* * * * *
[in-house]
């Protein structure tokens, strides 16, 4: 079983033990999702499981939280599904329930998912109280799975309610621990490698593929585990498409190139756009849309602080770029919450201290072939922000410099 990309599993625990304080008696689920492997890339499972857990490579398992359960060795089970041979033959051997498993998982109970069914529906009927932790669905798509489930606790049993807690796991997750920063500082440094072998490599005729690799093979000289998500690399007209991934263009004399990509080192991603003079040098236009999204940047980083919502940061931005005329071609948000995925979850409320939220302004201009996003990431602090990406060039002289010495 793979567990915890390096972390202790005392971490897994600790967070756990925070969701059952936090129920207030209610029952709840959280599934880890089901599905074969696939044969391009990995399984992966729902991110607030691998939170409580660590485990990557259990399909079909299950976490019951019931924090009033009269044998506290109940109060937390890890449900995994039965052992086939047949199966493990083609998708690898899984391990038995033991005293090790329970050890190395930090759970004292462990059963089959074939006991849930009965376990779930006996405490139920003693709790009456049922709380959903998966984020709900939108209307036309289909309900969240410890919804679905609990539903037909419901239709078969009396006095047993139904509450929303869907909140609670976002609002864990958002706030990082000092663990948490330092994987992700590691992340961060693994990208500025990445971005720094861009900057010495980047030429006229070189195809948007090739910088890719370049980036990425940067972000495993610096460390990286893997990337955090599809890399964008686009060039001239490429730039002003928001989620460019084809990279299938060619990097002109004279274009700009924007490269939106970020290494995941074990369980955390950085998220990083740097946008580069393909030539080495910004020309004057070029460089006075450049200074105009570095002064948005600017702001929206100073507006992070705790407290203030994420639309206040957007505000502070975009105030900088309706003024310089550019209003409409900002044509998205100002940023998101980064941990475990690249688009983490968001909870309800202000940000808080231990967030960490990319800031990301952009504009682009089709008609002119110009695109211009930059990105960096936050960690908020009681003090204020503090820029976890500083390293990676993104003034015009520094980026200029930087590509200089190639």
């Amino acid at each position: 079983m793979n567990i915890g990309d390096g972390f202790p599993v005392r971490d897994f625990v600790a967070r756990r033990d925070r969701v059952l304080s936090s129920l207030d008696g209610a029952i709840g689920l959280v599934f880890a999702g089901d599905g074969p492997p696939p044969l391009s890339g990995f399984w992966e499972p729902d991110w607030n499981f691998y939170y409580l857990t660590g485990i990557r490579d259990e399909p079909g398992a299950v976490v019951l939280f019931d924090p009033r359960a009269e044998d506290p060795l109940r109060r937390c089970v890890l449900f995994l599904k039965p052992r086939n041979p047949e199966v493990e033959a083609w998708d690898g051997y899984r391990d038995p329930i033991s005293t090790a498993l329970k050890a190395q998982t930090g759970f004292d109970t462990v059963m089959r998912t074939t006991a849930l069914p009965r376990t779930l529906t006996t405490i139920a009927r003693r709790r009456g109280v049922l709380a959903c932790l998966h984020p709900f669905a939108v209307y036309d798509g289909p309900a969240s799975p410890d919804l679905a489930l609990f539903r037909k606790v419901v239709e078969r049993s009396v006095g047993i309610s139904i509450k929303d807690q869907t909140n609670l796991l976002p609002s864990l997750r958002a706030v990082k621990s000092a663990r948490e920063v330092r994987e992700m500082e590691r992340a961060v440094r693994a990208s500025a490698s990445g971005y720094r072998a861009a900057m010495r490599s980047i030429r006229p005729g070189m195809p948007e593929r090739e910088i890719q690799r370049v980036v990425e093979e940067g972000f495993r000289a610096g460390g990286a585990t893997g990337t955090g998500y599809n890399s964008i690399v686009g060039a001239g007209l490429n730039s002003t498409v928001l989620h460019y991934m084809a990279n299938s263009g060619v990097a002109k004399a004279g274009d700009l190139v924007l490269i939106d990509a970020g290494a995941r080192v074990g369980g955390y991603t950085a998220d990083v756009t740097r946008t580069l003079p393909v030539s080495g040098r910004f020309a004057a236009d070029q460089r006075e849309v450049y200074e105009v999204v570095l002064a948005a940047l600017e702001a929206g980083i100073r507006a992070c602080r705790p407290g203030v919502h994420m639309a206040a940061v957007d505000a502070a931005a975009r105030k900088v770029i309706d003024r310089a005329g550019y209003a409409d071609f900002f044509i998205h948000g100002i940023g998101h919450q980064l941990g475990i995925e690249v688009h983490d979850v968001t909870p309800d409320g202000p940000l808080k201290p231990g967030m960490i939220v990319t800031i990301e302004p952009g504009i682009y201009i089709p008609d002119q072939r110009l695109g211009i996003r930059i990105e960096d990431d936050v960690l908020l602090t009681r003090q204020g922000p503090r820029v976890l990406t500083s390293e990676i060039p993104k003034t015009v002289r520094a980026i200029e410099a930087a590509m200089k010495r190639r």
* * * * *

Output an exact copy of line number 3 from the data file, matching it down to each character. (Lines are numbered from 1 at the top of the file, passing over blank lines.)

């Amino acid at each position: 079983m793979n567990i915890g990309d390096g972390f202790p599993v005392r971490d897994f625990v600790a967070r756990r033990d925070r969701v059952l304080s936090s129920l207030d008696g209610a029952i709840g689920l959280v599934f880890a999702g089901d599905g074969p492997p696939p044969l391009s890339g990995f399984w992966e499972p729902d991110w607030n499981f691998y939170y409580l857990t660590g485990i990557r490579d259990e399909p079909g398992a299950v976490v019951l939280f019931d924090p009033r359960a009269e044998d506290p060795l109940r109060r937390c089970v890890l449900f995994l599904k039965p052992r086939n041979p047949e199966v493990e033959a083609w998708d690898g051997y899984r391990d038995p329930i033991s005293t090790a498993l329970k050890a190395q998982t930090g759970f004292d109970t462990v059963m089959r998912t074939t006991a849930l069914p009965r376990t779930l529906t006996t405490i139920a009927r003693r709790r009456g109280v049922l709380a959903c932790l998966h984020p709900f669905a939108v209307y036309d798509g289909p309900a969240s799975p410890d919804l679905a489930l609990f539903r037909k606790v419901v239709e078969r049993s009396v006095g047993i309610s139904i509450k929303d807690q869907t909140n609670l796991l976002p609002s864990l997750r958002a706030v990082k621990s000092a663990r948490e920063v330092r994987e992700m500082e590691r992340a961060v440094r693994a990208s500025a490698s990445g971005y720094r072998a861009a900057m010495r490599s980047i030429r006229p005729g070189m195809p948007e593929r090739e910088i890719q690799r370049v980036v990425e093979e940067g972000f495993r000289a610096g460390g990286a585990t893997g990337t955090g998500y599809n890399s964008i690399v686009g060039a001239g007209l490429n730039s002003t498409v928001l989620h460019y991934m084809a990279n299938s263009g060619v990097a002109k004399a004279g274009d700009l190139v924007l490269i939106d990509a970020g290494a995941r080192v074990g369980g955390y991603t950085a998220d990083v756009t740097r946008t580069l003079p393909v030539s080495g040098r910004f020309a004057a236009d070029q460089r006075e849309v450049y200074e105009v999204v570095l002064a948005a940047l600017e702001a929206g980083i100073r507006a992070c602080r705790p407290g203030v919502h994420m639309a206040a940061v957007d505000a502070a931005a975009r105030k900088v770029i309706d003024r310089a005329g550019y209003a409409d071609f900002f044509i998205h948000g100002i940023g998101h919450q980064l941990g475990i995925e690249v688009h983490d979850v968001t909870p309800d409320g202000p940000l808080k201290p231990g967030m960490i939220v990319t800031i990301e302004p952009g504009i682009y201009i089709p008609d002119q072939r110009l695109g211009i996003r930059i990105e960096d990431d936050v960690l908020l602090t009681r003090q204020g922000p503090r820029v976890l990406t500083s390293e990676i060039p993104k003034t015009v002289r520094a980026i200029e410099a930087a590509m200089k010495r190639r």